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Harris Tweed: From island cloth to cutting-edge fashion
by Kathryn MacLeod
BBC News Translate This Article
23 November 2017
On 23 November 2017 BBC News reported:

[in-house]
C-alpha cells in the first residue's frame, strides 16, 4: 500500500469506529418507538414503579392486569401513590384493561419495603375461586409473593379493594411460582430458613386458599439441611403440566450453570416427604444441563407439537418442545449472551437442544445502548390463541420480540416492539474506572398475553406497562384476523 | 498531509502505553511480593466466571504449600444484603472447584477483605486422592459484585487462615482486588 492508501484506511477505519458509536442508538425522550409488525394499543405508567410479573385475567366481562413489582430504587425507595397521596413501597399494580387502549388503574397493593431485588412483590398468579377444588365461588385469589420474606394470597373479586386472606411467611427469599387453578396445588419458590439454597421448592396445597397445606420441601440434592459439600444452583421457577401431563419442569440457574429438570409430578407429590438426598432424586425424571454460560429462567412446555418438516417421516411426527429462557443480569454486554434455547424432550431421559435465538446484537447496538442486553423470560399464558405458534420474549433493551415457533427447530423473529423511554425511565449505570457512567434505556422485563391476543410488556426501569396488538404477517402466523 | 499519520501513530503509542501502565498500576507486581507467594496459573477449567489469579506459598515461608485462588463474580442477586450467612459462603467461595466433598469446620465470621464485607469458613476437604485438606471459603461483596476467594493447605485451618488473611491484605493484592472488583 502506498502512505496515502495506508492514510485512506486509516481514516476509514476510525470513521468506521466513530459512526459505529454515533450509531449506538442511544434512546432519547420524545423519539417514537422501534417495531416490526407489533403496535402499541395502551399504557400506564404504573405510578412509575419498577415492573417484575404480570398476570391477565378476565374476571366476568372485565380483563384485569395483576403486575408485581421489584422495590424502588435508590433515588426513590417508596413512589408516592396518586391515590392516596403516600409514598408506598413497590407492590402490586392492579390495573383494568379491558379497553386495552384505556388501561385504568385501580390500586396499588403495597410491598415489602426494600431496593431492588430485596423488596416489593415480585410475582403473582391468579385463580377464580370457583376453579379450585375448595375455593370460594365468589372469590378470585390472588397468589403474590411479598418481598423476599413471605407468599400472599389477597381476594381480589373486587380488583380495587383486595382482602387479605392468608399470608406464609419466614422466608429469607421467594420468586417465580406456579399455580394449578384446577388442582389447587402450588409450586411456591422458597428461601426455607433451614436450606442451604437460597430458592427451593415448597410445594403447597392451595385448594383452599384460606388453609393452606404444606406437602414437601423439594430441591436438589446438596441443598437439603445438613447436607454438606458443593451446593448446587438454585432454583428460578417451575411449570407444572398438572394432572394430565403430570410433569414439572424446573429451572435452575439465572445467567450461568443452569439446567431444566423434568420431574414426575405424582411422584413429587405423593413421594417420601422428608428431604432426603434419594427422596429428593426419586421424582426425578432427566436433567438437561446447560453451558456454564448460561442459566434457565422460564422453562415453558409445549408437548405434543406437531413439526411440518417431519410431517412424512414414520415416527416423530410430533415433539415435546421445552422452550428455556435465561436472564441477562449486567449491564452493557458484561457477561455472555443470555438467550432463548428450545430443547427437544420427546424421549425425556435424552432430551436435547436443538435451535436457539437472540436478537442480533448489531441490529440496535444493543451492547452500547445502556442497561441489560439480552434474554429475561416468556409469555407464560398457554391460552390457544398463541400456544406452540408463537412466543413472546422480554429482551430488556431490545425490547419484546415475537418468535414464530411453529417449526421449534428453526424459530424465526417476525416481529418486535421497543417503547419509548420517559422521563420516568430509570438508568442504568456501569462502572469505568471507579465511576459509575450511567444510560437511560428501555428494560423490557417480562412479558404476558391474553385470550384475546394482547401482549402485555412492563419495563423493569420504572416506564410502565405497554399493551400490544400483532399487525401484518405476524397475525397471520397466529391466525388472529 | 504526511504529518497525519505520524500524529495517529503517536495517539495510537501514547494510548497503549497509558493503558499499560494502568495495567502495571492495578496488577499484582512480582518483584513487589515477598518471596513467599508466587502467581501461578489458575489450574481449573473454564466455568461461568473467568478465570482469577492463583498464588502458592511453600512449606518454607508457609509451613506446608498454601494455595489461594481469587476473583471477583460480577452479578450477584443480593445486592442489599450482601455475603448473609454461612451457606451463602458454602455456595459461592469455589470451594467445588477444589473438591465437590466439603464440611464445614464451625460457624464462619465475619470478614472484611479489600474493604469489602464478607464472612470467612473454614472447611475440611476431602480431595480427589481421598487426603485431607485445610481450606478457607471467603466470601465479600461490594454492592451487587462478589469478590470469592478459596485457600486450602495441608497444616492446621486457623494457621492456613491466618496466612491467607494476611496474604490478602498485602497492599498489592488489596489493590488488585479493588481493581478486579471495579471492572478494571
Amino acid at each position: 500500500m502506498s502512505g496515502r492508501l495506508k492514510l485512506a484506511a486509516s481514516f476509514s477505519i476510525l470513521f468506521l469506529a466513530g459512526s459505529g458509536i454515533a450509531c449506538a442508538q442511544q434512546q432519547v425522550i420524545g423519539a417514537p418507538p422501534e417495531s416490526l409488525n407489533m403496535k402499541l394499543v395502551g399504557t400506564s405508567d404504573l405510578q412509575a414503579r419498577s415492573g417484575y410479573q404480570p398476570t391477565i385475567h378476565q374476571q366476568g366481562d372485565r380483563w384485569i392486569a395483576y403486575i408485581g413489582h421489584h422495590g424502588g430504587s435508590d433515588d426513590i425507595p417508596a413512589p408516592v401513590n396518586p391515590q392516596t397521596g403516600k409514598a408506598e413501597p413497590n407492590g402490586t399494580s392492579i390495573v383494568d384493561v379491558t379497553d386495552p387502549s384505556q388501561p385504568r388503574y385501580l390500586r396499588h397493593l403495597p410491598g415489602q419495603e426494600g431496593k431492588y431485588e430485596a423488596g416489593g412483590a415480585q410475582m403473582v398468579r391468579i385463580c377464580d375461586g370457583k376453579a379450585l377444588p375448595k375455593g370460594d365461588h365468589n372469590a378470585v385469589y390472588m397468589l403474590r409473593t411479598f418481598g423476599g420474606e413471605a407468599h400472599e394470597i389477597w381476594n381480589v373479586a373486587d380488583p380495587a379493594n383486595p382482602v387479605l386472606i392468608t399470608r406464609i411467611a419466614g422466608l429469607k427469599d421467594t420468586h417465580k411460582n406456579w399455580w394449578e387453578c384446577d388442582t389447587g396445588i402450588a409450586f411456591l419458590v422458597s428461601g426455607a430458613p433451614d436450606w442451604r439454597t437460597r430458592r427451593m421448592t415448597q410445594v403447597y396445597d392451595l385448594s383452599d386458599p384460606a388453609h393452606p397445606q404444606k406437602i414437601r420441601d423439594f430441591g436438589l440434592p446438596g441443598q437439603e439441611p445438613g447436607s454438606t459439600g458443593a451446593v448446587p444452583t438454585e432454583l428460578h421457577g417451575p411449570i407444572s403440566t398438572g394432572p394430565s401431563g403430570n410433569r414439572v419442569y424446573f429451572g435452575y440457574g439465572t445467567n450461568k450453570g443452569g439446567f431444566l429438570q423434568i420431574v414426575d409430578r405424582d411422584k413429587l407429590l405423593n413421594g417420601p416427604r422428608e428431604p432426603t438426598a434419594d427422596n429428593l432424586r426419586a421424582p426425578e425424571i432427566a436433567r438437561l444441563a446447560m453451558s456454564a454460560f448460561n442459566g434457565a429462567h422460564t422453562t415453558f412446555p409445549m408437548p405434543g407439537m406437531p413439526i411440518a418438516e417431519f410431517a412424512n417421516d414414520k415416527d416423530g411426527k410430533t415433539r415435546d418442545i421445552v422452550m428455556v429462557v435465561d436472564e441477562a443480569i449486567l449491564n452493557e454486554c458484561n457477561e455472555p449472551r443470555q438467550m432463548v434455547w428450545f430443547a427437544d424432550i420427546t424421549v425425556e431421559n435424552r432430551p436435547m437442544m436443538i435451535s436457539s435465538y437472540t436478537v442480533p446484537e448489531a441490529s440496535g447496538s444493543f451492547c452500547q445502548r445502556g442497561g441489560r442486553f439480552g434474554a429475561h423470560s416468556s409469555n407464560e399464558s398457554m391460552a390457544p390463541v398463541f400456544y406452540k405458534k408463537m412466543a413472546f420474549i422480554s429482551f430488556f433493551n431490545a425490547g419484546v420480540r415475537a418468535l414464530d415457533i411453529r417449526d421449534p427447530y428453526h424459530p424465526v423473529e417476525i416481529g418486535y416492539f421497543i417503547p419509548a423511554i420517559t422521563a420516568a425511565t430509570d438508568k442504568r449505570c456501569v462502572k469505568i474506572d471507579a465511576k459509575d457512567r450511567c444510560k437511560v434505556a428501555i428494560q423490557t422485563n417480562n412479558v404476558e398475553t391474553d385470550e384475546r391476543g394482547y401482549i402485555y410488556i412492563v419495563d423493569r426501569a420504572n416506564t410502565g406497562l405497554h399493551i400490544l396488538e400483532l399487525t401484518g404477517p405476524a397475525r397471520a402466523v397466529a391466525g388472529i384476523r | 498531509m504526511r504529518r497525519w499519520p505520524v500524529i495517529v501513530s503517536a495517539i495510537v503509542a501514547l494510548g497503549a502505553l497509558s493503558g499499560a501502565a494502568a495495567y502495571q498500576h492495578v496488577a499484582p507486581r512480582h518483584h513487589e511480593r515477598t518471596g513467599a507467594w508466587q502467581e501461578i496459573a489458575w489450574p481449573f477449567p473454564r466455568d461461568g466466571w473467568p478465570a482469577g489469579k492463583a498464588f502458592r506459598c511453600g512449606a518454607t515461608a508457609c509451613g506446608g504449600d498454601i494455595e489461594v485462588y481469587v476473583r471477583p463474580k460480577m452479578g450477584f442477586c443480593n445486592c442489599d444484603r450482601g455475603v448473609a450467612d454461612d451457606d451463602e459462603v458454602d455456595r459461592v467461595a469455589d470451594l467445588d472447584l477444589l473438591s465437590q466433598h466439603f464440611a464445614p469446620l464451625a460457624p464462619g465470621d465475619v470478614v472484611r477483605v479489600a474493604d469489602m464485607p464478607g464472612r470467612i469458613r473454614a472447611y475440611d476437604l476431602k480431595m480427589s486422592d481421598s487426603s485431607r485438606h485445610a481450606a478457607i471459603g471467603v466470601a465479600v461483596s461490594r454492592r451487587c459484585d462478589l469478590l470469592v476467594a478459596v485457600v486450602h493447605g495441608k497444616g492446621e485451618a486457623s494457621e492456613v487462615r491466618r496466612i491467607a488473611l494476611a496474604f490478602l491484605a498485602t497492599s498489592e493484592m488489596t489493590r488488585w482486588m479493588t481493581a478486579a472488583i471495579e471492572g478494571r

Uniquely made in the Scotland's remote Outer Hebrides, Harris Tweed is beloved by fashionistas from across the globe, from Vivienne Westwood to Manolo Blahnik. Using local wool and natural dyes, islanders had been weaving the fabric for their own use for centuries, but it wasn't until the mid-1800s that Harris Tweed became a sought-after textile elsewhere, thanks to the marketing efforts of Lady Dunmore, whose late husband had owned the Isle of Harris. Now it's the only cloth in the world with a protected provenance, governed by a British Act of Parliament that ensures Harris Tweed must be 'handwoven by the islanders at their homes in the Outer Hebrides, finished in the Outer Hebrides, and made from pure virgin wool dyed and spun in the Outer Hebrides'. Despite the cyclical nature of the fashion industry, Harris Tweed is -- and has long been -- a fabric in demand.
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